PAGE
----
Historians do much more research than can ever be published. None of the interesting intricacies about the life of Alice Parker, one of  Juliette “Daisy” Gordon Low’s nieces, will make it into my forthcoming book.


Eleanor was Daisy’s older sister.  The two Gordon girls were very close, and once their youngest sister, Alice, died, they banded together to survive their mother’s deep grief. When Eleanor married New Jersey attorney Wayne Parker in 1884, Daisy was distraught at the thought of her sister leaving their home—even though she fundamentally liked Wayne.

Over time, Eleanor had her own difficulties and Daisy eventually became reconciled to being without her in Savannah. Then, of course, Daisy herself married. Although Daisy had no children of her own, she was a loving and enthusiastic aunt to all of her nieces and nephews.

Eleanor and Wayne Parker had five children. Their oldest was named Alice, in honor of Eleanor’s deceased sister. Alice Parker grew up to appreciate art, just like her Aunt Daisy, and when Alice began to paint seriously, no one encouraged her more fervently than Daisy did. Today, at the Juliette Gordon Low Birthplace in Savannah, Georgia, visitors can see two portraits created by Alice—one of her grandfather William Washington Gordon and another of her grandmother, Eleanor Kinzie Gordon.

Alice was not a problem child. Both parents doted on her, and her mother called her “the pride and joy of my life.” When Alice determined to marry, she chose a young man named Harry Hoyt, a portrait artist. This was not then considered a particularly good career.  Still, Alice was 27 and old enough to know her mind, presumably, and Henry was the son of Henry M. Hoyt, who was President Theodore Roosevelt’s Solicitor General, and a descendent of a Pennsylvania governor. In other words, he came from a respectable family.

Wayne and Eleanor were very worried about Henry because they feared he would not be able to provide for their cherished daughter. At least, Eleanor wrote her sister, they did love Henry, whom she and Wayne had “known in knickerbockers.” Eleanor felt she “had every reason to trust his tact, unselfishness, and common sense.  Rather unusual endowments for an artist,” she couldn’t help adding. Eleanor’s note also mentioned that Alice and Henry were planning an intimate wedding. This was odd. (1)

A letter from Daisy’s goddaughter Anne Hyde Choate makes clear why Alice Parker’s wedding to Henry Hoyt was small:  a terrible, prolonged, and very public scandal in the groom’s family.

Henry’s sister, Elinor Morton Hoyt, had married attorney Philip Hichborn in 1906. Phillip was a Harvard graduate and the son of Rear Admiral Philip S. Hichborn. In 1912, however, Elinor Hoyt Hichborn was in love with a man named Horace S. Wylie. She eloped with him, not once, but twice. In March, Elinor was in Monte Carlo, living with Wylie (who had similarly abandoned his wife and children) while Philip Hichborn was in Washington with their children. On 28 March 1912, Philip had just returned from a stroll with his daughter when he learned that his wife had given birth to a child in Europe. At that news, he put a gun to his head and killed himself. (2)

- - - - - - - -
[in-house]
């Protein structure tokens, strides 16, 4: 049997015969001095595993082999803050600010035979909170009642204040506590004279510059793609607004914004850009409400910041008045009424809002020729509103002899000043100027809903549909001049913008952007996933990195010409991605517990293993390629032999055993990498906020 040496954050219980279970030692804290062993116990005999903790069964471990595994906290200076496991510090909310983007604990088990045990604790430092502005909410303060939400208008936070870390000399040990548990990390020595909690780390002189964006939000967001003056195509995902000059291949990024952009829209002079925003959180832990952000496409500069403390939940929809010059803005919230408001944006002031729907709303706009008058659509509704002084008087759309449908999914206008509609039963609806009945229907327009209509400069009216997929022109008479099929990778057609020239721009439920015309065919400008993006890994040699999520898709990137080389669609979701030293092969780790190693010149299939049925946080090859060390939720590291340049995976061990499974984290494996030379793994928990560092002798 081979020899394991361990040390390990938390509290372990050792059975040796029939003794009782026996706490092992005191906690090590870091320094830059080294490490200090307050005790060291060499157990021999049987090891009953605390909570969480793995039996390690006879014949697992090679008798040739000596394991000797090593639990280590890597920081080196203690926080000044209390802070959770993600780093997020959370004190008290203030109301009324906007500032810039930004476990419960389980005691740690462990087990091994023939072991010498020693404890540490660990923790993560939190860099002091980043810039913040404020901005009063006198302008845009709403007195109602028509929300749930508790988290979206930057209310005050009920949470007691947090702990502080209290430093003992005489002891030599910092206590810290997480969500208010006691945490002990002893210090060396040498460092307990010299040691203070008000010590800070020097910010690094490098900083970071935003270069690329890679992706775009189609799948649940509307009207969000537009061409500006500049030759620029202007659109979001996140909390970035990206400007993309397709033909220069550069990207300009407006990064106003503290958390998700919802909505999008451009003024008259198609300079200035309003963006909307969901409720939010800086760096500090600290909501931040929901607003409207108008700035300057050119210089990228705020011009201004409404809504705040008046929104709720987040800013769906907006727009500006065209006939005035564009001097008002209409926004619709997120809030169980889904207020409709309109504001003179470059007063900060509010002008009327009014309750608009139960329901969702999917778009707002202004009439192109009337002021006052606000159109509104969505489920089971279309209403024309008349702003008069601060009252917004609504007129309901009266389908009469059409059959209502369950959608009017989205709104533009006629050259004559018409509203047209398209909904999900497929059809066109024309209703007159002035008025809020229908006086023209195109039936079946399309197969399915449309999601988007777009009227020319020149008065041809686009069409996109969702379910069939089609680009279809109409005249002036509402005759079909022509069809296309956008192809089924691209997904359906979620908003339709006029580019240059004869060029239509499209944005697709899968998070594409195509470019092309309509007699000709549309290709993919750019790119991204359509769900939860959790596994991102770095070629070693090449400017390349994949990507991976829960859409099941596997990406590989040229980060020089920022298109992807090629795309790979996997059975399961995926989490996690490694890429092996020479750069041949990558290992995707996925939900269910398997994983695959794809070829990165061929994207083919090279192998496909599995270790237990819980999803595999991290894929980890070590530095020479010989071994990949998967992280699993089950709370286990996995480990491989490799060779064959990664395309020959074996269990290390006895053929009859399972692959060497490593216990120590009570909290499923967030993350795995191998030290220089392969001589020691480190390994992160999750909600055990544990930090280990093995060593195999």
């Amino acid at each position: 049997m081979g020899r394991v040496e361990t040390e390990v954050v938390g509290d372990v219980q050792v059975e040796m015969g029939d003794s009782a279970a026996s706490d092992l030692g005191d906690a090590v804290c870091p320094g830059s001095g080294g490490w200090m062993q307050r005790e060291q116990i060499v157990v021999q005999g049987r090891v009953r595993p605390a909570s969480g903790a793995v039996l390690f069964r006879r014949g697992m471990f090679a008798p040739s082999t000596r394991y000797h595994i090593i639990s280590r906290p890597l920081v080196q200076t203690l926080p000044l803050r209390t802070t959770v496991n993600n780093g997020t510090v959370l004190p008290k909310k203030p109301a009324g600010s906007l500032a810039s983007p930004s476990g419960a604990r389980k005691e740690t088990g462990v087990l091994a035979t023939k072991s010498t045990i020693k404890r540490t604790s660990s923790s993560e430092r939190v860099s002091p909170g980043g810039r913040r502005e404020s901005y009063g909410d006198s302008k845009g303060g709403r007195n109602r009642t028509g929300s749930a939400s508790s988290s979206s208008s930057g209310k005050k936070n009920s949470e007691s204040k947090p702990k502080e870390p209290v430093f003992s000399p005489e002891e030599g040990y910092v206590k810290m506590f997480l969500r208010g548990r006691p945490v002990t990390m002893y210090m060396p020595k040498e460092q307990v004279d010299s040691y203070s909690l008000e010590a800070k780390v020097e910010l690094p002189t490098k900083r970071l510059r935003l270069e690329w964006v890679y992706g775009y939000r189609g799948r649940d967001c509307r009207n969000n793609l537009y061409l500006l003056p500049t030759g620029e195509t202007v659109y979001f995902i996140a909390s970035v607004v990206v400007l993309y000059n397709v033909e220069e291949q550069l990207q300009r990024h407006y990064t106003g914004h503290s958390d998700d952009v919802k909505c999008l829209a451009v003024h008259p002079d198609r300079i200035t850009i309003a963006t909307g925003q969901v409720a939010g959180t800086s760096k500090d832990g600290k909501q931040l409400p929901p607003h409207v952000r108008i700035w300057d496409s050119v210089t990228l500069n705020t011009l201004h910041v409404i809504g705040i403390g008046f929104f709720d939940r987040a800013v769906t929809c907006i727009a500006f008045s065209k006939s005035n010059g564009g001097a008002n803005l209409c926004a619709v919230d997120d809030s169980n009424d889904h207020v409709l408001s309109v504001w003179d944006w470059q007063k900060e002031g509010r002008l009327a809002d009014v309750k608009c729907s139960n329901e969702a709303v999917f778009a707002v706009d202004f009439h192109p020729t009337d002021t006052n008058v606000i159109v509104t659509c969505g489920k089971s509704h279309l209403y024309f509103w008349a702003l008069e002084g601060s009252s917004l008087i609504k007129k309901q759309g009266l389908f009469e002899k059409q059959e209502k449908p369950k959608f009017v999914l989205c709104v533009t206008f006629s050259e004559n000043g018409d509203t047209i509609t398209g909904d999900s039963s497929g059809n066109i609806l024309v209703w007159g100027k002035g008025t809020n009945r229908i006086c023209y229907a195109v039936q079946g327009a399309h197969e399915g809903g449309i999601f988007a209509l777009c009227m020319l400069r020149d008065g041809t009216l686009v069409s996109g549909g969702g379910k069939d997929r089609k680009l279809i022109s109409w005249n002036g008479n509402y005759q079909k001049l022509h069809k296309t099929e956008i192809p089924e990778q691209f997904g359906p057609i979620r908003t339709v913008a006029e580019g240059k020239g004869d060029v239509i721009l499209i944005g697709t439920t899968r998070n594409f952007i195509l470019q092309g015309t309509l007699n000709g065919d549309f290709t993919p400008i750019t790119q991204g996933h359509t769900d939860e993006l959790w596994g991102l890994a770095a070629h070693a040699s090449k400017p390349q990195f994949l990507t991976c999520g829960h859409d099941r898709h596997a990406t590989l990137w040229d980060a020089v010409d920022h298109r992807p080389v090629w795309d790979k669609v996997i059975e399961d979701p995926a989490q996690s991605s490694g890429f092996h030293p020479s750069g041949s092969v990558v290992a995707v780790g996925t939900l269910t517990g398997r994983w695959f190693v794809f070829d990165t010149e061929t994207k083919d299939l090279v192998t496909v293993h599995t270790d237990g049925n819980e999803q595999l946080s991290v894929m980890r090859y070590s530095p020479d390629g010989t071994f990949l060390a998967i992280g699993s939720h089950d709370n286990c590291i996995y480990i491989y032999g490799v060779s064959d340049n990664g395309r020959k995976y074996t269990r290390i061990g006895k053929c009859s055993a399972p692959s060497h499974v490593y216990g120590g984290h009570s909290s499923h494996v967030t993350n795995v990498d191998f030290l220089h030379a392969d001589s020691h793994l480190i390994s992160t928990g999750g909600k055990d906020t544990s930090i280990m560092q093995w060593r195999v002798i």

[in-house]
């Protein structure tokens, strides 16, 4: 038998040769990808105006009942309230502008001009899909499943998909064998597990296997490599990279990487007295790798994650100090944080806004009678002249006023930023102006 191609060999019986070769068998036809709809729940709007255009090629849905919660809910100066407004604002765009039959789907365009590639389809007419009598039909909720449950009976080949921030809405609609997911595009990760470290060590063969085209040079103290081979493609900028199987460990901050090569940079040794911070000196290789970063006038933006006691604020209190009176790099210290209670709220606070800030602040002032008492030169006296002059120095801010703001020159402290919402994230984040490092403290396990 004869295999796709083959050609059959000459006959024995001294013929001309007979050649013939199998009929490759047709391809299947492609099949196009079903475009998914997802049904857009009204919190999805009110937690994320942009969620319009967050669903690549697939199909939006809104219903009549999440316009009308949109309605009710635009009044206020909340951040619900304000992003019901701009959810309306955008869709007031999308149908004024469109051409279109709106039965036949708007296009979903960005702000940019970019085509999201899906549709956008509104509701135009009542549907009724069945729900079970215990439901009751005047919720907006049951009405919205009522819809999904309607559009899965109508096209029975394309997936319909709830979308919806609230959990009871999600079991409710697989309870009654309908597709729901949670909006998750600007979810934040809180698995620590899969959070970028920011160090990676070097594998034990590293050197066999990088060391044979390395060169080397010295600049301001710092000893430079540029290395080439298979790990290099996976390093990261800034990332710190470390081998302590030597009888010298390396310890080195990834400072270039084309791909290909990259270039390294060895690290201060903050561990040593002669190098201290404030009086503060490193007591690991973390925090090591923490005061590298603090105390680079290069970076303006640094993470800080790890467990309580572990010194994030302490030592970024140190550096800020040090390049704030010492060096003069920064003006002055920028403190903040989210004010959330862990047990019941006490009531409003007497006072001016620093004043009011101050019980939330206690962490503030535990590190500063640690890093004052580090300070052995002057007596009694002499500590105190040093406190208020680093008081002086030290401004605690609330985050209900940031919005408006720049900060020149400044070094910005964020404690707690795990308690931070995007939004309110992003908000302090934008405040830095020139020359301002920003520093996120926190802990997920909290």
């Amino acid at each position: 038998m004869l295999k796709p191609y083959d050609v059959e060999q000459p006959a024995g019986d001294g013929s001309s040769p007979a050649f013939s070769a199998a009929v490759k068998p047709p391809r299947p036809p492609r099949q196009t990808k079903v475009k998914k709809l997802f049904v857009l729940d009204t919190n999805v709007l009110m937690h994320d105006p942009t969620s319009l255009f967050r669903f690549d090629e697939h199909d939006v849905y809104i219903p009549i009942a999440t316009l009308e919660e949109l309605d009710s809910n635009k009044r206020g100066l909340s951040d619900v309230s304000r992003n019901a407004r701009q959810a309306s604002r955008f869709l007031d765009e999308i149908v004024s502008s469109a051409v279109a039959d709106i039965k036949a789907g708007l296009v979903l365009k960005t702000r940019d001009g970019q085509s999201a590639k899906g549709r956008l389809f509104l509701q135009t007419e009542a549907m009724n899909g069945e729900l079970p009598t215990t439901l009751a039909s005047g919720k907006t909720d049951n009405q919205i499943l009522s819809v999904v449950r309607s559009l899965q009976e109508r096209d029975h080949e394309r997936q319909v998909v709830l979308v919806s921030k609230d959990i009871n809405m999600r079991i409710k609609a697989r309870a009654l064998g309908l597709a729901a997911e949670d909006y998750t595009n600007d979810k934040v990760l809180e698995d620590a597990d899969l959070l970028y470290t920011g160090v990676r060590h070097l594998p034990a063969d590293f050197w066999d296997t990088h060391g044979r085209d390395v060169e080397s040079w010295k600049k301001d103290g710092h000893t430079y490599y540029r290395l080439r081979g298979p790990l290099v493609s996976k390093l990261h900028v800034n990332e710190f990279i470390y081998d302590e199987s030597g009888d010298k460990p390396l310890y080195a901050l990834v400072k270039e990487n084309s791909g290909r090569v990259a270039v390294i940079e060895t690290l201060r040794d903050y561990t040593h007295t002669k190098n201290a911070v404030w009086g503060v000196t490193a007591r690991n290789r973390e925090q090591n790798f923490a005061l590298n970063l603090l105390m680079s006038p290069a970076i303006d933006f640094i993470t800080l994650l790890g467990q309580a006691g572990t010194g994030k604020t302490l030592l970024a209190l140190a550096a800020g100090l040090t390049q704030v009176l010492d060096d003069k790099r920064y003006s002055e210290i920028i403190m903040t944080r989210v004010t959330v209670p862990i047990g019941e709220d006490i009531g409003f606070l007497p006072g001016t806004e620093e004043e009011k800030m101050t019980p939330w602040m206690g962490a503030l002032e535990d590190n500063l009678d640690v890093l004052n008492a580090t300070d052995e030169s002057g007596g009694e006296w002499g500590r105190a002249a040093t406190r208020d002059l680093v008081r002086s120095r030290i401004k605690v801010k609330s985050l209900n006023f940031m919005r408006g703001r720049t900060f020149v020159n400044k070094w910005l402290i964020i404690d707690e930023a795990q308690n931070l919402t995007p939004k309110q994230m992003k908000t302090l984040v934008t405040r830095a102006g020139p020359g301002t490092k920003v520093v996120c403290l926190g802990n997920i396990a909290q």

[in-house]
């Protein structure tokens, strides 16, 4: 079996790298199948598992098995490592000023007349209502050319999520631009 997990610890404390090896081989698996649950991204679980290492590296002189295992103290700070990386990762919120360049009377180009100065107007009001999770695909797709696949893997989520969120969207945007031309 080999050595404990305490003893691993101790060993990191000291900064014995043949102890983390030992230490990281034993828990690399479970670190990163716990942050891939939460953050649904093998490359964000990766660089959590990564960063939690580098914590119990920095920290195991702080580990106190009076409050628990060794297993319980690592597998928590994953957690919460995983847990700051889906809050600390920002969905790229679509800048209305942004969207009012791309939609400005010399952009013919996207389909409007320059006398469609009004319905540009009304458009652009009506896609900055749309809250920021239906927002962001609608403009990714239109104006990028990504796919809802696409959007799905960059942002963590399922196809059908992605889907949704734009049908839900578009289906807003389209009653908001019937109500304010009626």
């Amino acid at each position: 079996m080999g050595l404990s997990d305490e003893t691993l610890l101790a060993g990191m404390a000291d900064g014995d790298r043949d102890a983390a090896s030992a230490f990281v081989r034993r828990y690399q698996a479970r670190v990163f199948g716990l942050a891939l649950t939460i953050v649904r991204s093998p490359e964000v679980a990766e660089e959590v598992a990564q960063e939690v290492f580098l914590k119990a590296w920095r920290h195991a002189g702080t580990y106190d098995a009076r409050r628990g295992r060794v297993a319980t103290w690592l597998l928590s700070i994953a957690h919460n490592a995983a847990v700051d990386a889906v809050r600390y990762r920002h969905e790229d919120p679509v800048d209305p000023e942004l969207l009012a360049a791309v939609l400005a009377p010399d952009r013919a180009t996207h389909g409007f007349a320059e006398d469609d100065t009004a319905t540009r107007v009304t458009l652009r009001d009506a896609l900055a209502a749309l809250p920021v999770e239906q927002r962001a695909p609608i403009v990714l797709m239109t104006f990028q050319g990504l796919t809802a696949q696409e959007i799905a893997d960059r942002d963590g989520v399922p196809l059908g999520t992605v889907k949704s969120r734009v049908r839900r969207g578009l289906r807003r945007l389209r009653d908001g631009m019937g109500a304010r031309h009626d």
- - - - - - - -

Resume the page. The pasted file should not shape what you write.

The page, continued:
Wayne was a long-serving U.S. congressman. Alice Parker was friends with the First Daughter, Ethel Roosevelt. The Parkers, the Hoyts, the Hichborns, and the Wylies travelled in the very best circles in the nation’s capital. The wedding had to be small in order to avoid further media coverage of the disgraceful behavior of Henry Hoyt’s sister and the tragic suicide of his brother-in-law. Alice and Henry were married on 16 April 1912 in front of only 25 people with no attendants for the bride or groom. After the ceremony, they went to Spain on a honeymoon to paint together. (3)

Their marriage was not to last. Alice and Henry separated at some point, and eight years after their wedding, Henry Hoyt inhaled gas and committed suicide–in part because Alice left him for a man named Harold R. Shurtleff. (4)

Alice seems to have been happier in her marriage to Shurtleff. She made a minor career of her art, with showings in New York City. Harold, a Harvard alum also interested in art and architecture, died in 1938. He helped to restore Colonial Williamsburg and is remembered today for his book entitled The Log Cabin Myth:  A Study of the Early Dwellings of the English Colonists in North America. Alice Parker Hoyt Shurtleff died in 1951.



Elinor Wylie became a poet and married a third time, to writer Stephen Vincent Benet’s brother, William Rose Benet. William Benet, found Henry Hoyt after the suicide. (6)

One of Henry Hoyt’s brothers married the daughter of Senator William B. Bankhead, Eugenie, the sister of actress Tallaluh Bankhead. (7)

Martha Hichborn, Philip Hichborn’s sister, also had a sad life. It was in her home that Philip took his life. Martha married, against her will, the divorced Republican senator James G. Blaine of Maine.  That marriage soured and she later remarried a man named Pearsall. When she died in 1933, she left her entire, and considerable, estate to her chauffeur. (8)

(1) Eleanor Gordon Parker to Mary Carter Clarke, 7 April 1912,  Clarke Family Papers, MS2800/16/14, Cornell University Library, Division of Rare and Manuscript Collections. 
(2)  “Philip S. Hichborn, Deserted, A Suicide,” New York Times, 28 March 1912.
(3)  Wedding description, Anne Hyde Choate to Mary Carter Clarke, 18 April 1912, Clarke Family Papers, MS2800/16/14, Cornell University Library, Division of Rare and Manuscript Collections.
(4)  “Artist Found Dead in Home,” New York Times, 26 August 1920.
(5) “Harold R. Shurtleff,” New York Times, 7 December 1938,
(6) Alex Hoyt to author, 24 February 2012.
(7) Ibid.
(8) “Milestones,” Time Magazine, 1 May 1933.